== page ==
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Publication numberUS4818632 A
Publication typeGrant
Application numberUS 06/773,504
Publication dateApr 4, 1989
Filing dateSep 4, 1985
Priority dateNov 13, 1984
Fee statusPaid
Publication number06773504, 773504, US 4818632 A, US 4818632A, US-A-4818632, US4818632 A, US4818632A
InventorsGrace F. Hsu, Richard C. Colonel
Original AssigneeThe Boeing Company
Export CitationBiBTeX, EndNote, RefMan
External Links: USPTO, USPTO Assignment, Espacenet
Plated structure exhibiting low hydrogen embrittlement
US 4818632 A
Abstract
A coated metallic article, such as a high strength steel, that exhibits low hydrogen embrittlement carries an electrodeposited coating having a microstructure characterized by a plurality of interconnected escape channels that extend from the coating-substrate interface to the surface of the coating. Determining the presence of the escape channels as well as other microstructural features enables one to readily monitor and control plating processes to assure the production of articles that exhibit low hydrogen embrittlement. Low hydrogen embrittlement characteristics are also linked to the amount of residual hydrogen in the substrate after plating and subsequent heat treatment.
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Claims(10)
The embodiments of the invention in which an exclusive property or privilege is claimed are defined as follows:
1. A coated article exhibiting low hydrogen embrittlement and high corrosion resistance comprising:
a substrate, the amount of hydrogen present in the substrate being less than about one part per million (by weight),
a metal coating comprising an alloy of zinc and nickel on said substrate having a microstructure characterized by a plurality of microscopic interconnected escape channels for hydrogen.
2. The article of claim 1 wherein the area of said escape channels exposed on the surface of a polished cross section of said coating comprises up to about 25% of the surface of said cross section.
3. The metal article of claim 2 wherein said cross section is polished and chemically etched.
4. The metal article of claim 3 wherein said microstructure is characterized by a dendritic structure.
5. The metal article of claim 3 wherein said microstructure is characterized by a coarse-grained structure.
6. The metal article of claim 2 wherein the area of said escape channels exposed on the surface of a polished cross section of said coating comprises from about 4% to about 25% of said cross section.
7. The metal article of claim 3 wherein said coating is characterized by the absence of small isolated voids.
8. The metal article of claim 3 wherein said coating is further characterized by the absence of restricted flow channels to the surface of said coating.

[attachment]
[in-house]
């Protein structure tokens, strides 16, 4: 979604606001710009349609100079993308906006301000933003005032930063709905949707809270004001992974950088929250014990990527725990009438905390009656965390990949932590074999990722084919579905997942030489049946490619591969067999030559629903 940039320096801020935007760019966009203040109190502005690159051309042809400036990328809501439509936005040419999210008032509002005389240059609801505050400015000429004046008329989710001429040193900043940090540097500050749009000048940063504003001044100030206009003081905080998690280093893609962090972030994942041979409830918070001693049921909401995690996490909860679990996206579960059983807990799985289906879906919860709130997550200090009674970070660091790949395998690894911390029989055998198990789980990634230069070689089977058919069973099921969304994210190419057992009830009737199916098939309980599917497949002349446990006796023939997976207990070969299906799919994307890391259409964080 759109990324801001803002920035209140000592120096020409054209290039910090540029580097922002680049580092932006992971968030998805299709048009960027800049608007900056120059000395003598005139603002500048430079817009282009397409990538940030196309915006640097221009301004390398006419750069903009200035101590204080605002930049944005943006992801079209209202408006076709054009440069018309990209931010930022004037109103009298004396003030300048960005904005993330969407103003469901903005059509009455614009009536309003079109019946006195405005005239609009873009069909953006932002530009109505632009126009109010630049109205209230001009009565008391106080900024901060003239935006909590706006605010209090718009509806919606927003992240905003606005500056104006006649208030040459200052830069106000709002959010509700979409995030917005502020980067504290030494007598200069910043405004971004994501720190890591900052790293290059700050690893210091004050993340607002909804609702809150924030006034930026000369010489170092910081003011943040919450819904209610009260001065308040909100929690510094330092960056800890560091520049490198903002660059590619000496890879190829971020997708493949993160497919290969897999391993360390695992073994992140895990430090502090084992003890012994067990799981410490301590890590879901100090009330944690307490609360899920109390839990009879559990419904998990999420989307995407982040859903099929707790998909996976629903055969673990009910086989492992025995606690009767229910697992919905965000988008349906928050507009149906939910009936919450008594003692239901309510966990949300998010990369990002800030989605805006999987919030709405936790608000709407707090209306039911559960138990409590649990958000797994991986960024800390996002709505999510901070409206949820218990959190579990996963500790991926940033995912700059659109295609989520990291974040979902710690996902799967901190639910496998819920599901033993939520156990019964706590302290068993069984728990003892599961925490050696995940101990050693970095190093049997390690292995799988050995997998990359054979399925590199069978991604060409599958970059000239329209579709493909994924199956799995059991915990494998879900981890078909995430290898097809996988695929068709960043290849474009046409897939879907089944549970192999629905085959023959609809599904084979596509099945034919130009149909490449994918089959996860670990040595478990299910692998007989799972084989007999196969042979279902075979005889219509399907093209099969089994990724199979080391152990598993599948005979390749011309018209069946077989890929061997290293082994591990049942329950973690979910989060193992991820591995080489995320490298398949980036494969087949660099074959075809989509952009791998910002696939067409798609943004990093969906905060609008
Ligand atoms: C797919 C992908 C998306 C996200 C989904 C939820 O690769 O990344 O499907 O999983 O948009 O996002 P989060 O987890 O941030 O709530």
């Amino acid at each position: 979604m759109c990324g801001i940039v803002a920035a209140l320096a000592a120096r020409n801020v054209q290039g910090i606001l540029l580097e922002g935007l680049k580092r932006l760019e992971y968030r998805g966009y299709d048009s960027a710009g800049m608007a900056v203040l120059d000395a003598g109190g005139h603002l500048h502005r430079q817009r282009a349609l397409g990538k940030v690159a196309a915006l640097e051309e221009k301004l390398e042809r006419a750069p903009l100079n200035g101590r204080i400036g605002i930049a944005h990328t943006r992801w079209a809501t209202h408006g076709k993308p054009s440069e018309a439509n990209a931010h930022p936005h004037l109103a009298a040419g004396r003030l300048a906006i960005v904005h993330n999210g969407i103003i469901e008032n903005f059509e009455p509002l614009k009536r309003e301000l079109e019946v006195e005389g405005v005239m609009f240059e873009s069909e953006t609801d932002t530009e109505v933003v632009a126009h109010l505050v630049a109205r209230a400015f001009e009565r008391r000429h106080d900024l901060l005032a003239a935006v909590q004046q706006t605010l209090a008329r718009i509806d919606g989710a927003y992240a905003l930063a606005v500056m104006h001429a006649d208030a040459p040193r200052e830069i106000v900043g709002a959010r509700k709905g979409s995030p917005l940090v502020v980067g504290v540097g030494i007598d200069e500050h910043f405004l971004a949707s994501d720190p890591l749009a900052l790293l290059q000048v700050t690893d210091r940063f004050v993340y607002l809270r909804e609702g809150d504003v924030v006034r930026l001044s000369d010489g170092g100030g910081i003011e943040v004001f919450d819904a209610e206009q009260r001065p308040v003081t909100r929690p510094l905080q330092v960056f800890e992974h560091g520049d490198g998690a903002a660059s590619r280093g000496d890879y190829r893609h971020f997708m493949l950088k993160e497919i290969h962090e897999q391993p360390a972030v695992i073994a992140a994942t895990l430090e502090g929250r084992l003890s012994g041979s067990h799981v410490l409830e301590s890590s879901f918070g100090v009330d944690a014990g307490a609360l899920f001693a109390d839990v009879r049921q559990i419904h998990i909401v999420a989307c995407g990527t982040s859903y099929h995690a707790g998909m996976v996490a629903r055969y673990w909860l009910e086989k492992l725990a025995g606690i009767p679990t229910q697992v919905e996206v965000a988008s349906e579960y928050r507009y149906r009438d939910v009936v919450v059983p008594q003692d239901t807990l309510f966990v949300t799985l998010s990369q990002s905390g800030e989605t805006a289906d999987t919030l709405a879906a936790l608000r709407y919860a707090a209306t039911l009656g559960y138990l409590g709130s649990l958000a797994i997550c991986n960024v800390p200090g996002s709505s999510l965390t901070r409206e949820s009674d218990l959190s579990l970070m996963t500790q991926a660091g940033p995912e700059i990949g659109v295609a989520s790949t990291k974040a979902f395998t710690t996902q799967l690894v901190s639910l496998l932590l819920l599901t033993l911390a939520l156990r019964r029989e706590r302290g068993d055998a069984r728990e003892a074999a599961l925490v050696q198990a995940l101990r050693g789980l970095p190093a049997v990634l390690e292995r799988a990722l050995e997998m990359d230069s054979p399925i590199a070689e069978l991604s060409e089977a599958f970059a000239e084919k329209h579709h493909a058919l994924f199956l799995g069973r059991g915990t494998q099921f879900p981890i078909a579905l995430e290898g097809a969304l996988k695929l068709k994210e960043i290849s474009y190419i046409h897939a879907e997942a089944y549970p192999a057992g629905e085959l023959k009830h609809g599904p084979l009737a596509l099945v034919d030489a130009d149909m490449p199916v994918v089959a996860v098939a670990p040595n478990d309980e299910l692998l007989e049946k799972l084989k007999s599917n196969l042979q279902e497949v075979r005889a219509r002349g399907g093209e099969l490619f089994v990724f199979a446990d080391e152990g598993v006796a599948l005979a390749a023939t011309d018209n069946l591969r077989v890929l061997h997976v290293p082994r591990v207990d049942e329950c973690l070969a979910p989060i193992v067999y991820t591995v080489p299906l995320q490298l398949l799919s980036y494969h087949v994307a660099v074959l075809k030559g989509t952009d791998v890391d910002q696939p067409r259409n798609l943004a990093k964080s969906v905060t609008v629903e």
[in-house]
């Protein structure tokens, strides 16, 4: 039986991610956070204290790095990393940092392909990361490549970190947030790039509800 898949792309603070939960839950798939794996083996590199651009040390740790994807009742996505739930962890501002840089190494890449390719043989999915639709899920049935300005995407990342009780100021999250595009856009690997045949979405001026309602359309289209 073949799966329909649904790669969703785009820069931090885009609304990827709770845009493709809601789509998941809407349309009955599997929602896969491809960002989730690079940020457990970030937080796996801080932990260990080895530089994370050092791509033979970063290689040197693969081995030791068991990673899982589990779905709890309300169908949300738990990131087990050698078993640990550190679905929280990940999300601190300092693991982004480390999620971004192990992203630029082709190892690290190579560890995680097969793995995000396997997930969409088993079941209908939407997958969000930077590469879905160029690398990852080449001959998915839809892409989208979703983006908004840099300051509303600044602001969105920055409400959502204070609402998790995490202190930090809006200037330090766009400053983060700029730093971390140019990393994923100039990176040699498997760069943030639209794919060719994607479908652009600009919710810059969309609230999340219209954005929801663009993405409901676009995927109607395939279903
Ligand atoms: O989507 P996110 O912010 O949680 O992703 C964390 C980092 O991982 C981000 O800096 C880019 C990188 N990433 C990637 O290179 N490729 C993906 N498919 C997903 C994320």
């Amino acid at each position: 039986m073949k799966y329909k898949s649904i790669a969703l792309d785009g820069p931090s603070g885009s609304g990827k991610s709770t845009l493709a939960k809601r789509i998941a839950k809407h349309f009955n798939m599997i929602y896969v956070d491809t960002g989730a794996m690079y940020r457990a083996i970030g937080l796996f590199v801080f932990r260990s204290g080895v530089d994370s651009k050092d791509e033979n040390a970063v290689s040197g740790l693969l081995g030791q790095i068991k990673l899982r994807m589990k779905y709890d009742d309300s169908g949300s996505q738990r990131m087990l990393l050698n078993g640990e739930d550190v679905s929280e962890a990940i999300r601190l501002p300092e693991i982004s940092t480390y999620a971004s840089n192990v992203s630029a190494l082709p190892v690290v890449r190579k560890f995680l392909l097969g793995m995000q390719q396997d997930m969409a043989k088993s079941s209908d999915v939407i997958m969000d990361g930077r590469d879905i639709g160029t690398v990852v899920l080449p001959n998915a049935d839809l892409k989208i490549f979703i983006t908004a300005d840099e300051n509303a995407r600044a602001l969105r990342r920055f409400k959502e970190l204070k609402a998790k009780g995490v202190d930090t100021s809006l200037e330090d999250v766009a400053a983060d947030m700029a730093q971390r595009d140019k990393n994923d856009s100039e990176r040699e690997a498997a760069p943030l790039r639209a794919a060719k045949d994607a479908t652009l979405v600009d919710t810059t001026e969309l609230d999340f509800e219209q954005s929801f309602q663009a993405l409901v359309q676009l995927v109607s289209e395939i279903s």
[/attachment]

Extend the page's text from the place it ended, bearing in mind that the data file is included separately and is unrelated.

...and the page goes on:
9. The metal article of claim 3 wherein said coating is further characterized by the absence of a banded microstructure.
10. The metal article of claim 3 wherein said coating is further characterized by the absence of a uniform fine grained microstructure.
Description

This application is a continuation application based on prior copending application Ser. No. 671,053, filed Nov. 13, 1984, now abandoned, which in turn is a continuation application based on prior copending application Ser. No. 444,243, filed Sept. 30, 1982, now abandoned.

BACKGROUND OF THE INVENTION

The present invention relates to coated metallic articles exhibiting low hydrogen embrittlement, in addition to such articles that exhibit high corrosion resistance, and most particularly to metallic articles in which such coatings are created by electrodeposition techniques.

Steel, and especially high strength steel, is subject to delayed, brittle failures at relatively low stresses. Such failures have been attributed to the presence of hydrogen in the steel microstructure. The hydrogen can be introduced to the structure by reaction with water or with an acid, or by cathodically discharging hydrogen at the surface of the steel. Most high strength steels have corrosion resistant metallic coatings that are applied by electroplating techniques. Because these techniques are less than 100 percent efficient, hydrogen is usually discharged onto the steel surface along with the corrosion resistant coating. In order to minimize embrittlement caused by the presence of excess hydrogen, the quantity of hydrogen deposited throughout the coated article must be carefully monitored and controlled and, if necessary, altered to produce an article that exhibits low hydrogen embrittlement.

Currently, cadmium-titanium alloys are electroplated onto high strength steels under carefully controlled conditions to produce a steel product that is corrosion resistant. The resulting plated product is then heated at elevated temperatures to drive off hydrogen and achieve a structurally acceptable product. It is believed that the porosity of the electroplated cadmium-titanium alloy is the key to the removal of the hydrogen during this heat treatment. However, the cadmium-titanium plating bath is very sensitive to contamination. When the plating bath is contaminated, the resulting product is much more susceptible to embrittlement because the coating porosity is affected. Additionally, the concentration of the various components in the cadmium-titanium plating bath must be carefully controlled within very precise ranges to achieve acceptable hydrogen embrittlement and corrosion resistance characteristics at the same time. Moreover, expensive waste treatment must be performed on the spent plating bath before the components of the bath can be safely discharged into the sewage system.